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Mol Gen Genet. 1997 Oct;256(3):320-7.

Repression of beta-actin synthesis and persistence of ribosomal protein synthesis after infection of HeLa cells by herpes simplex virus type 1 infection are under translational control.

Author information

1
CNRS UMR 5537, Faculté de Médecine Lyon-R.T.H. Laennec, France.

Abstract

Synthesis and assembly of ribosomal proteins into mature ribosomes persist late after infection of cells with herpes simplex virus type 1, while synthesis of beta-actin is drastically shut off. Since mRNAs encoding ribosomal proteins and beta-actin undergo concomitant degradation in infected HeLa cells, we have advanced the hypothesis that translation of the remaining mRNAs is differentially controlled after infection. The behaviour of mRNAs for three ribosomal proteins and for beta-actin was investigated during the course of infection. In uninfected cells, beta-actin mRNAs are associated with large polyribosomes, while only a part of ribosomal protein mRNAs are present in polyribosomes. In the course of infection, beta-actin mRNAs are released from the ribosomes and are sequestered with 40S ribosomal subunits. Simultaneously, ribosomal protein mRNAs become associated with an increased number of ribosomes, even late in infection. In addition, virally induced phosphorylation of ribosomal protein S6 is more efficient in pre-existing ribosomes than in newly assembled ribosomes. These results indicate that in infected cells (i) translation of beta-actin mRNA is selectively inhibited at a step necessary for binding the 60S ribosomal subunits; (ii) the rate of initiation of translation of ribosomal protein mRNAs increases after infection; and (iii) it is likely that translation of ribosomal protein mRNAs takes place preferentially on pre-existing ribosomes.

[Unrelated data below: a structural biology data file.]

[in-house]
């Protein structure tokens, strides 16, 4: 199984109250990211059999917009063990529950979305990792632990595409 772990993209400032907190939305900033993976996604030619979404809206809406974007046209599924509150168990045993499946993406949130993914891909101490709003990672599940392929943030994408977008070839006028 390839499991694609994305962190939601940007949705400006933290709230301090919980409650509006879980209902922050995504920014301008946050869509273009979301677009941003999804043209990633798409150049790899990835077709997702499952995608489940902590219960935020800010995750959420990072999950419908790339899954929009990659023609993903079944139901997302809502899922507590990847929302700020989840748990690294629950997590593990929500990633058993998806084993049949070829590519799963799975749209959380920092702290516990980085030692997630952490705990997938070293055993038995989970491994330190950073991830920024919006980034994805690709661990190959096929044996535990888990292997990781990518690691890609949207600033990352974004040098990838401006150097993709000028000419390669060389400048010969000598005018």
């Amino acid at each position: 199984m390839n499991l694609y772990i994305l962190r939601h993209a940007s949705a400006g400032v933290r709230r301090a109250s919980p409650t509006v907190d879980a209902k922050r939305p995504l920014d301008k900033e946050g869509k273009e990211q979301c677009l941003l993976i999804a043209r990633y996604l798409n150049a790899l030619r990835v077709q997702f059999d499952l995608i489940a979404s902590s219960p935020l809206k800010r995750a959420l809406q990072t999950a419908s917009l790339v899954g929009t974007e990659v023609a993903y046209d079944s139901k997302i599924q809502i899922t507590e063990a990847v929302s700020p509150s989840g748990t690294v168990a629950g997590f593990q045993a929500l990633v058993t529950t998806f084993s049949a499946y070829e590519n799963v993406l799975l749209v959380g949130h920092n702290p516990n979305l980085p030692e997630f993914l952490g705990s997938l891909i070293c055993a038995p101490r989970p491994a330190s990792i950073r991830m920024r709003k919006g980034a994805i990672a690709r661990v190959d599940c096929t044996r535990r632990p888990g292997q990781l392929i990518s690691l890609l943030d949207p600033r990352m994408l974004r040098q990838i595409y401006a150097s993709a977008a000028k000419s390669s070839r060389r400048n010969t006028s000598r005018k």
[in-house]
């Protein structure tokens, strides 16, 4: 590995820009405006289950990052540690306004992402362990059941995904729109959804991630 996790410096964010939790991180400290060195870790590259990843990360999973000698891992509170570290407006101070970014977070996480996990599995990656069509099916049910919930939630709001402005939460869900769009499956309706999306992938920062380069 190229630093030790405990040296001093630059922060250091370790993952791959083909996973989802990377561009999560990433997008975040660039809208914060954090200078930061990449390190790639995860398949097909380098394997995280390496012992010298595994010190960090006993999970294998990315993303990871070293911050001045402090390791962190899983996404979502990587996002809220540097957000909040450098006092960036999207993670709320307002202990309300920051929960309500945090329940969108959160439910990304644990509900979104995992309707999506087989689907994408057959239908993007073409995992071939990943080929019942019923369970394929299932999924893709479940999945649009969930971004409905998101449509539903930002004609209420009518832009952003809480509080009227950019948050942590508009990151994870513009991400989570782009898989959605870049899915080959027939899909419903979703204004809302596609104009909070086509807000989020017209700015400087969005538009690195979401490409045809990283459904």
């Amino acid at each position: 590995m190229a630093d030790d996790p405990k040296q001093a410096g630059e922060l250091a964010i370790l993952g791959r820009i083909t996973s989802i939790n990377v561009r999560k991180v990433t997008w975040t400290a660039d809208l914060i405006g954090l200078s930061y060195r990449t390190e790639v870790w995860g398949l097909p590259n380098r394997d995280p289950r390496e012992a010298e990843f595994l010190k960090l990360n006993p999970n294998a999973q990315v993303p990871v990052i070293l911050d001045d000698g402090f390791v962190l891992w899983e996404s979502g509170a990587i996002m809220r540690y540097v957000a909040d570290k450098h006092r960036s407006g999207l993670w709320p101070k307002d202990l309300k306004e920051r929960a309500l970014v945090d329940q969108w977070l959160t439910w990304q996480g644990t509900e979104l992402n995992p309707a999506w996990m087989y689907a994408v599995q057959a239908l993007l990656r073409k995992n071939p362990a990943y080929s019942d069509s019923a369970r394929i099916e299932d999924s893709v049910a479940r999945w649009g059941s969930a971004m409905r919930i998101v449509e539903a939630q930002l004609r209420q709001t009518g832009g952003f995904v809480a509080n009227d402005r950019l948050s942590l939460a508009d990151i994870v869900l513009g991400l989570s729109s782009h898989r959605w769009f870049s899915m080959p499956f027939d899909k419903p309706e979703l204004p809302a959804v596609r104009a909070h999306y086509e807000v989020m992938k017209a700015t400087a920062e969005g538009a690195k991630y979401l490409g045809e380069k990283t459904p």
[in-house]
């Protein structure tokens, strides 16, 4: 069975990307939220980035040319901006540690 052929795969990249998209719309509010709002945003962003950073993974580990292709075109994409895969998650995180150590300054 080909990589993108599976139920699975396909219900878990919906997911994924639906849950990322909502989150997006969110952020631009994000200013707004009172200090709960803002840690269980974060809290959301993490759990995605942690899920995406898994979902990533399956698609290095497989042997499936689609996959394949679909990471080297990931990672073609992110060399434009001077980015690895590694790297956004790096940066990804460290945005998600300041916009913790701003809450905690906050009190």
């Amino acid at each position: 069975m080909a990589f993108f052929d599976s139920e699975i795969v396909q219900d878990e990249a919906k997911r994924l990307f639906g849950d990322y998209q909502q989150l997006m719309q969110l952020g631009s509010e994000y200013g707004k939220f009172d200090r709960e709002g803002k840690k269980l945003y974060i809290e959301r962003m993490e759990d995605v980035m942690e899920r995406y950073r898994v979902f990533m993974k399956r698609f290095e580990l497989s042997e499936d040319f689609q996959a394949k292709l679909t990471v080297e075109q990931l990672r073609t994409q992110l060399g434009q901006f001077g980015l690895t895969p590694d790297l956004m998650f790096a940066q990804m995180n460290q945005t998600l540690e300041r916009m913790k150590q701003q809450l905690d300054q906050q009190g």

PMID:
9393457
DOI:
10.1007/s004380050575
[Indexed for MEDLINE]

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